Parliamentary historian, chronicler of Titanic’s sinking and Churchill’s ascent, annotator of Kipling and of Kenneth Grahame: GMW Wemyss is, admittedly, these, but much more is he the West Country’s beloved essayist, the wry, fond observer of rural humour, chalk-streams, proper gardens, and real ale; village cricket, Evensong, and Lib Dems in their natural habitat.
These collected essays tell of the great themes and small doings of the Valley of the River Wylye, the twenty-st- … er, twenty-scone Baker’s Daughter and her dreams of an empire of the Higher Nosh, river and village, trout and change-ringing, funerals and fêtes. His jewel-like essays, ‘The River’ – charting the rise of the Wylye and its course to the sea – and ‘The Village’, analysing with wit and learning the development of British settlement patterns from Downton to the Palæolithic, are pride of place in this volume.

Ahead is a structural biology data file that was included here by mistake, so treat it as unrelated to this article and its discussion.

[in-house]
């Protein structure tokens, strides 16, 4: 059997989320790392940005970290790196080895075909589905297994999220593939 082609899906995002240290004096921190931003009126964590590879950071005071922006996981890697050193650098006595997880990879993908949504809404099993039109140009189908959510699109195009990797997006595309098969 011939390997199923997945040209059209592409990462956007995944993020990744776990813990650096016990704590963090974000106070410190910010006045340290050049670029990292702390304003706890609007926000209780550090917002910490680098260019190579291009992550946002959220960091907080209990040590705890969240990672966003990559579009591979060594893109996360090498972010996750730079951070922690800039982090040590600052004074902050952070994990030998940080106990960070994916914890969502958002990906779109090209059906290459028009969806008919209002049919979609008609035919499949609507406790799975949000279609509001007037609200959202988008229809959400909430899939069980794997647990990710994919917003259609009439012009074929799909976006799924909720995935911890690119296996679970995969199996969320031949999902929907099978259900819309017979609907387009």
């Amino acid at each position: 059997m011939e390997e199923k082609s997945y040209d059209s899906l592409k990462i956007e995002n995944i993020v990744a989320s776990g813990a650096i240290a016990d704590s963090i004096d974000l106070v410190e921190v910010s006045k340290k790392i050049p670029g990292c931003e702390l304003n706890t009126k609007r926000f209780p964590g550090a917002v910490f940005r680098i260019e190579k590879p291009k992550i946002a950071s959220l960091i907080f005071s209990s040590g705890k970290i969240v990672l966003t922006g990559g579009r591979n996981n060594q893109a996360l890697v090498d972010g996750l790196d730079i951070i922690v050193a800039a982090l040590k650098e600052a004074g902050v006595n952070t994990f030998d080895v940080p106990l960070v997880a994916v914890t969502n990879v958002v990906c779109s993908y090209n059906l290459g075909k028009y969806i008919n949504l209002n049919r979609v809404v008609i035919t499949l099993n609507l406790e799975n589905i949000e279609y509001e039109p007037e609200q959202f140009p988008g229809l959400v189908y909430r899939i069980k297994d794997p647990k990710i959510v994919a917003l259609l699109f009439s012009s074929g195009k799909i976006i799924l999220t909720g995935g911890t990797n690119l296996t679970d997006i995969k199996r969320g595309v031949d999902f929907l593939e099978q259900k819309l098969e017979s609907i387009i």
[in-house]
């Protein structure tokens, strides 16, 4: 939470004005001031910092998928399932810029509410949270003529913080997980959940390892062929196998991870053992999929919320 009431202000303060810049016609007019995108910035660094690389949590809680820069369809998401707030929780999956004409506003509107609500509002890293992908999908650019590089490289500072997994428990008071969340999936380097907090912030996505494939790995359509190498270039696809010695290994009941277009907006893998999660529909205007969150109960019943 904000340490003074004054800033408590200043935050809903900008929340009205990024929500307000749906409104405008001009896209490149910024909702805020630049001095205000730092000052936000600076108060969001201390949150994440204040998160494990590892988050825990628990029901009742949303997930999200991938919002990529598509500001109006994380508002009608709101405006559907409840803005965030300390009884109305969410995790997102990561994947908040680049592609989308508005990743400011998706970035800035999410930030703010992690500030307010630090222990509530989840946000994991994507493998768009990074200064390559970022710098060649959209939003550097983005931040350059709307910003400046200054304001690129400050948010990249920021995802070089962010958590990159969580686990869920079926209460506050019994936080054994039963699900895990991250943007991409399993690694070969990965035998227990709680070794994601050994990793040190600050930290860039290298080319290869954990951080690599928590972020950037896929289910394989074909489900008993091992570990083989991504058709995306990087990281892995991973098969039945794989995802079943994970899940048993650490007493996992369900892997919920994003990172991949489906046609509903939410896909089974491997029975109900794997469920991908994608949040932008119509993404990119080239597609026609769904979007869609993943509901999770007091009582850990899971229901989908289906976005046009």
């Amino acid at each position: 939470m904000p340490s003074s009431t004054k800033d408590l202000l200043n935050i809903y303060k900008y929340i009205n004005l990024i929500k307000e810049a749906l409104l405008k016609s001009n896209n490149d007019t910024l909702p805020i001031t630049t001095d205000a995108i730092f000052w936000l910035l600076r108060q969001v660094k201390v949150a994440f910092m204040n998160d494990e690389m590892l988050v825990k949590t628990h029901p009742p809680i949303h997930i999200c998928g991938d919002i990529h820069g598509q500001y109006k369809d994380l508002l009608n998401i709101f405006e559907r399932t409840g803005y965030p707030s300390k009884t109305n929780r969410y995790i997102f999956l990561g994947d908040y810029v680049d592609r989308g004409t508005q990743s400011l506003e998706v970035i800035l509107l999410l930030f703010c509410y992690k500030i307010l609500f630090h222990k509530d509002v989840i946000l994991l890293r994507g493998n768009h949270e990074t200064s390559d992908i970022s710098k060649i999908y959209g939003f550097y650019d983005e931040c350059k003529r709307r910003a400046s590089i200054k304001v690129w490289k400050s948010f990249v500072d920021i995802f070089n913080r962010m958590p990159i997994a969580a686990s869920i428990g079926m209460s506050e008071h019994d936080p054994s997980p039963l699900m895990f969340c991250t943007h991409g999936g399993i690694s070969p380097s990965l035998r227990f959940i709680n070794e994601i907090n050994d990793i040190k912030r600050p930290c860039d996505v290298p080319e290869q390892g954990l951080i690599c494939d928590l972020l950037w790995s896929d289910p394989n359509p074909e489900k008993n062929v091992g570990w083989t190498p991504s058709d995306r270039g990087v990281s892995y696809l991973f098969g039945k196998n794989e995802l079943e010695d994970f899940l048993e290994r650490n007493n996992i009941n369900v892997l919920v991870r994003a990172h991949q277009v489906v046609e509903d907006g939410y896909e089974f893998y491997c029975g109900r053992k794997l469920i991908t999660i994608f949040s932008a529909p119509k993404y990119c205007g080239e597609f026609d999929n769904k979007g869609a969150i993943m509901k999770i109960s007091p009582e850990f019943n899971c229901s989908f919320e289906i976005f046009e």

Yet trout on the dry-fly and ghostly terrors, scrumpy and silver bands, poets and pubs, rascals and Remembrance Sundays, all receive their equal due in these warm, wise, and affectionate observations.
As he observes, ‘townies think Thelwell a caricaturist: we know he drew from life’; and here the England of Sir John Betjeman and Miss Read, Barbara Pym and SR Badmin, lives on, in secret corners of country lanes, beneath a skylark’s skies. White horses in the chalk, the downs and the cathedral’s spire, heritage steam trains and off-spin hit for six: here is a feast for mind and senses.